In the few last decades, the field of forensic linguistics has been growing significantly. There is even a professional organization (the International Association of Forensic Linguistics) where linguists work in fields related to the area of language and law. Some of the areas of expertise include voice identification, authorship attribution, trademark issues, disputed confessions, linguistic proficiency, dialectology, among others. In addition, programs of study in forensic linguistics are offered at many universities such as Cardiff University in the UK and Hofstra University in the US. The Art & Humanities Research Council wrote that “science is becoming increasingly important in relation to the law, and forensic linguistics is one area where research is leading to advances that are increasingly used to solve crimes” (qtd. in Ghasemi Ariani et al. 225).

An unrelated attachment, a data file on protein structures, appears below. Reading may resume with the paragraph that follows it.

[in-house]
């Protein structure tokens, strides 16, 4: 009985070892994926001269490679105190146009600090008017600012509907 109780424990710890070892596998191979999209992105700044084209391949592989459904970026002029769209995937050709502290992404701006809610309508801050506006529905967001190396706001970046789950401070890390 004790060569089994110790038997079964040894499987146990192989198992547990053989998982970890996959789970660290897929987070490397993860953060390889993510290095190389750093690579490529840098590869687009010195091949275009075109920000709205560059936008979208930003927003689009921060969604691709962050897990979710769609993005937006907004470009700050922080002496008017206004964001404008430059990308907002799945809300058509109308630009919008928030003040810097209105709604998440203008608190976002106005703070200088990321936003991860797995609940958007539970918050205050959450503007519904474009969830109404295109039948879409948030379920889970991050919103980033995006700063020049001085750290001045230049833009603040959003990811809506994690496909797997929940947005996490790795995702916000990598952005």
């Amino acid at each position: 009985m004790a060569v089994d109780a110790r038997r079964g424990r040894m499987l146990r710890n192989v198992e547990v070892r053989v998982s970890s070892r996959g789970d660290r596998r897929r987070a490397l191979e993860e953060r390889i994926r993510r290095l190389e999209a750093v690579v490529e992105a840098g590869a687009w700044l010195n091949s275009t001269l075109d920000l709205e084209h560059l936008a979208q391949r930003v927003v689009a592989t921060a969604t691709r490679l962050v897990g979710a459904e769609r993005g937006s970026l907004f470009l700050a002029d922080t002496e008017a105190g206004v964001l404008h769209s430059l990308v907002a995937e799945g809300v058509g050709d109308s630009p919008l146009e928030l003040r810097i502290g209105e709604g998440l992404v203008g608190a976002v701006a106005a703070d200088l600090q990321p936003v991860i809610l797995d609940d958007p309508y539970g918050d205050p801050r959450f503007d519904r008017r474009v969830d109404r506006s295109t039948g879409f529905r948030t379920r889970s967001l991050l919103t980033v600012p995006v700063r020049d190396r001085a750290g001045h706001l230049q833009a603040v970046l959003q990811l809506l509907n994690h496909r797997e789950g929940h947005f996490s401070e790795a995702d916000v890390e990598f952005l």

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One of the main aims of forensic linguistics is to provide a meticulous, precise and well-organized analysis of language. The results of such study can be used by several different professionals: the police can use them as evidence to decipher crimes more reliably or even to interview suspects and witnesses more efficiently; public defenders, judges, and members of the jury can use them to decide whether somebody is guilty or innocent more fairly. Besides, translators and interpreters can also use such analysis to express information with greater accuracy.

Although the term “forensic linguistics” was coined by linguistics professor Jan Svartvik in The Evans Statements: A Case For Forensic Linguistics, published in 1968, Roger Shuy is widely considered to be the pioneer of such field of study. Shuy is an American linguist known for his work in sociolinguistics and forensic linguistics.